If a study is made of ethics in Western thought, a structure in moral theories as they have been constituted throughout the centuries in terms of changing, variabie conditions of life, manis contingent life-experience, the universal experience of all men, will emerge. This structure, which illustrates the relationship between ethics (theory) and morality (practice), may be said to find its clear articulation for the first time in Plato's and Aristotle's ethics in terms of the triad; moral ground or moral incentive. The specific conflict-experience from which the practical need for a moral theory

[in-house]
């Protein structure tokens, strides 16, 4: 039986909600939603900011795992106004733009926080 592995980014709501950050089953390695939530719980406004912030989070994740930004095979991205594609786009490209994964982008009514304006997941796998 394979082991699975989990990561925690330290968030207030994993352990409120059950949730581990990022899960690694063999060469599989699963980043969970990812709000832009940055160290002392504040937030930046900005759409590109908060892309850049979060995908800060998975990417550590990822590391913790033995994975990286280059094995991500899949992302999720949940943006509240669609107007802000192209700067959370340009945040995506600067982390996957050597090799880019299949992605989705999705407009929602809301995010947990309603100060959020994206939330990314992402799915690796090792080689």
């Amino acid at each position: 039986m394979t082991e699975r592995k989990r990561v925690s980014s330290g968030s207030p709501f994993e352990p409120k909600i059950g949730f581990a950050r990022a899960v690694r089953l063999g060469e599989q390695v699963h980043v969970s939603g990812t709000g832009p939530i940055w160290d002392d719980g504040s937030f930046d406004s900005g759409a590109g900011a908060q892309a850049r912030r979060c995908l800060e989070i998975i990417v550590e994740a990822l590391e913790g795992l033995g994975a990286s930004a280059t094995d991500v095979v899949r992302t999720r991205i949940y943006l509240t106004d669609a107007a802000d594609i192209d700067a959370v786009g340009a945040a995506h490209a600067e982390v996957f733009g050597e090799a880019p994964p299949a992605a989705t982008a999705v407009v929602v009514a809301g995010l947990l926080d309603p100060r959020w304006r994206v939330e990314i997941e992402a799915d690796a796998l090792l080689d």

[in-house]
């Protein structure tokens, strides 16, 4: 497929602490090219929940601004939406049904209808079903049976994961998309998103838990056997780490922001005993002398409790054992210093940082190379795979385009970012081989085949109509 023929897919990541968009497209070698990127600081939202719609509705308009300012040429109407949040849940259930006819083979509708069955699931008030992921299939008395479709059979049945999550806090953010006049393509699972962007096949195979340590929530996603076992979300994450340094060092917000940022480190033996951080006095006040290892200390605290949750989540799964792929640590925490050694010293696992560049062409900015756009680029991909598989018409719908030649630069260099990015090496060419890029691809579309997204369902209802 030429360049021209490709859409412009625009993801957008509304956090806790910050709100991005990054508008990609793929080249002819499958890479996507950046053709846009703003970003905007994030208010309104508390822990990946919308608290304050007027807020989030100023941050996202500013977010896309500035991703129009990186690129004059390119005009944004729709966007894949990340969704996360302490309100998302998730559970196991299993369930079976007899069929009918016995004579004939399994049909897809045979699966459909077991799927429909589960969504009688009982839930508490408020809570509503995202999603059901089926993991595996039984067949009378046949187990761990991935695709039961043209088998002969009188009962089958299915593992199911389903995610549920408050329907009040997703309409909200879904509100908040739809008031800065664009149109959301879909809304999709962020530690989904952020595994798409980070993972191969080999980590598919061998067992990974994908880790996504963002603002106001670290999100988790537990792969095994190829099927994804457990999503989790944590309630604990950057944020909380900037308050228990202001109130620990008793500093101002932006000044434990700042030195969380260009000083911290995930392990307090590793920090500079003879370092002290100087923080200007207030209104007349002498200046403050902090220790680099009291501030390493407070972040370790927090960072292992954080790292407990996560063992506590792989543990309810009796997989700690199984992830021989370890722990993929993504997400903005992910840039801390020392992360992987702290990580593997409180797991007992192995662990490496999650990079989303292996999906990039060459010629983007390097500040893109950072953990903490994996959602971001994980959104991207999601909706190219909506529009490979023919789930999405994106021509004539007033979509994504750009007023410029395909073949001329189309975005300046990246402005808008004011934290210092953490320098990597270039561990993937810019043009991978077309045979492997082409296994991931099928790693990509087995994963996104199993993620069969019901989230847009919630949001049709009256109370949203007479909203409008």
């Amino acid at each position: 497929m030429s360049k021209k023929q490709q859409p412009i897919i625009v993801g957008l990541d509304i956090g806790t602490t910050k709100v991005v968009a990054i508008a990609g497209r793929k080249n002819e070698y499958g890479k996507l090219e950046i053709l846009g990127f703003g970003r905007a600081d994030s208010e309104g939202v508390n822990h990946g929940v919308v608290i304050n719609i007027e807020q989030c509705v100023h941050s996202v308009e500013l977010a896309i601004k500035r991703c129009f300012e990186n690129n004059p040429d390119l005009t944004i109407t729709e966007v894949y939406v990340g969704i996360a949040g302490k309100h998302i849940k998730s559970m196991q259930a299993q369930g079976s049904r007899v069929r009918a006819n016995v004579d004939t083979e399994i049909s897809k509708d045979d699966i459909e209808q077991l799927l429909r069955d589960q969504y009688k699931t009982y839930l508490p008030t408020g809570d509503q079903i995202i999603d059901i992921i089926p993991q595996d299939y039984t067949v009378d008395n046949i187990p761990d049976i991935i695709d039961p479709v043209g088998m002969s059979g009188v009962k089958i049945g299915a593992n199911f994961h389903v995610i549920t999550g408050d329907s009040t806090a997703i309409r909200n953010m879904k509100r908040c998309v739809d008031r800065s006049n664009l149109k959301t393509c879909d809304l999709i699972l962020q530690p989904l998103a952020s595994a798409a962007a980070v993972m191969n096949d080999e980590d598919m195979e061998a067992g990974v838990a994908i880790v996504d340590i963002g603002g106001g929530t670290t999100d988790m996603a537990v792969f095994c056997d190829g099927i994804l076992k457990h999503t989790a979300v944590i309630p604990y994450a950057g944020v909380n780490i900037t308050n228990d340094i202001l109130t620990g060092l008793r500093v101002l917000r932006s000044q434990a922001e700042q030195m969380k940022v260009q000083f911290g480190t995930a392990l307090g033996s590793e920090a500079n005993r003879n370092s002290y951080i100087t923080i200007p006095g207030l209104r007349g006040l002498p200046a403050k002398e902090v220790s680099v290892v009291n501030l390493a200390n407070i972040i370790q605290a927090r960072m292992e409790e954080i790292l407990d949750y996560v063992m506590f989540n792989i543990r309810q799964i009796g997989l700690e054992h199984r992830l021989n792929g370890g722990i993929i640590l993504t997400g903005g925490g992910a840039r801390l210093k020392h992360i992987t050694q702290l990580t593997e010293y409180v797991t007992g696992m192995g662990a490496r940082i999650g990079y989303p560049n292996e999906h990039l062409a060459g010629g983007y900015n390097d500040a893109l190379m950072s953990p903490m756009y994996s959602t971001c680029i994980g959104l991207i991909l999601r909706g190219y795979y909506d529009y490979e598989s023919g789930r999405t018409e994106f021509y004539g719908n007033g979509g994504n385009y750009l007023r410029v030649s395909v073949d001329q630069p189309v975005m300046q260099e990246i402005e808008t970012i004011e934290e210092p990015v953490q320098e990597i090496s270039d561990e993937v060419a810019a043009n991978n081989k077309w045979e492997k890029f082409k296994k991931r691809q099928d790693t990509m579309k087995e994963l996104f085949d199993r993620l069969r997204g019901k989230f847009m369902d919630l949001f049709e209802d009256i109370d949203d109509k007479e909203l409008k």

on the grounds of the given contextual conditions of life arises; the moral norm indicated by the specific moral theory constituted, by which manis action can be judged good or evil, morally right or wrong. In other words, the moral norm facilitates moral judgement, and the practical moral act, the act that is performed in observation of the moral norm.